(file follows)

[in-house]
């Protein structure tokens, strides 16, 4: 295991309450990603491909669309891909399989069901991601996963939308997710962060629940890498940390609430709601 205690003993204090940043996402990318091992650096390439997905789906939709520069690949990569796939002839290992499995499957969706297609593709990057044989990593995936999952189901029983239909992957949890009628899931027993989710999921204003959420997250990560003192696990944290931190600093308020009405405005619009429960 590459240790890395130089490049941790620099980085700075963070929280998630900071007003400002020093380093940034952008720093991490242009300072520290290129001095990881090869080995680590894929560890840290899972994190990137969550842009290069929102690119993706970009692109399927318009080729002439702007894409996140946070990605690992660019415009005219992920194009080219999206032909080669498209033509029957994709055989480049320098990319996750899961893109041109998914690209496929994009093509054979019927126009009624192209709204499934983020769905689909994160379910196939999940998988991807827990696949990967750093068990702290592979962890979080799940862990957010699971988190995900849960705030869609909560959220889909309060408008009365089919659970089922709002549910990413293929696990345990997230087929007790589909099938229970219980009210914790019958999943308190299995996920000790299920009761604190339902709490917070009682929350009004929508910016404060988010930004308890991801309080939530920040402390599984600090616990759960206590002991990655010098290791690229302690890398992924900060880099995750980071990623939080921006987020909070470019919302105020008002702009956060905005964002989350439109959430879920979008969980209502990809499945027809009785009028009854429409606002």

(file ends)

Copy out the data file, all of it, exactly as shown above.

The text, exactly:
[in-house]
């Protein structure tokens, strides 16, 4: 295991309450990603491909669309891909399989069901991601996963939308997710962060629940890498940390609430709601 205690003993204090940043996402990318091992650096390439997905789906939709520069690949990569796939002839290992499995499957969706297609593709990057044989990593995936999952189901029983239909992957949890009628899931027993989710999921204003959420997250990560003192696990944290931190600093308020009405405005619009429960 590459240790890395130089490049941790620099980085700075963070929280998630900071007003400002020093380093940034952008720093991490242009300072520290290129001095990881090869080995680590894929560890840290899972994190990137969550842009290069929102690119993706970009692109399927318009080729002439702007894409996140946070990605690992660019415009005219992920194009080219999206032909080669498209033509029957994709055989480049320098990319996750899961893109041109998914690209496929994009093509054979019927126009009624192209709204499934983020769905689909994160379910196939999940998988991807827990696949990967750093068990702290592979962890979080799940862990957010699971988190995900849960705030869609909560959220889909309060408008009365089919659970089922709002549910990413293929696990345990997230087929007790589909099938229970219980009210914790019958999943308190299995996920000790299920009761604190339902709490917070009682929350009004929508910016404060988010930004308890991801309080939530920040402390599984600090616990759960206590002991990655010098290791690229302690890398992924900060880099995750980071990623939080921006987020909070470019919302105020008002702009956060905005964002989350439109959430879920979008969980209502990809499945027809009785009028009854429409606002």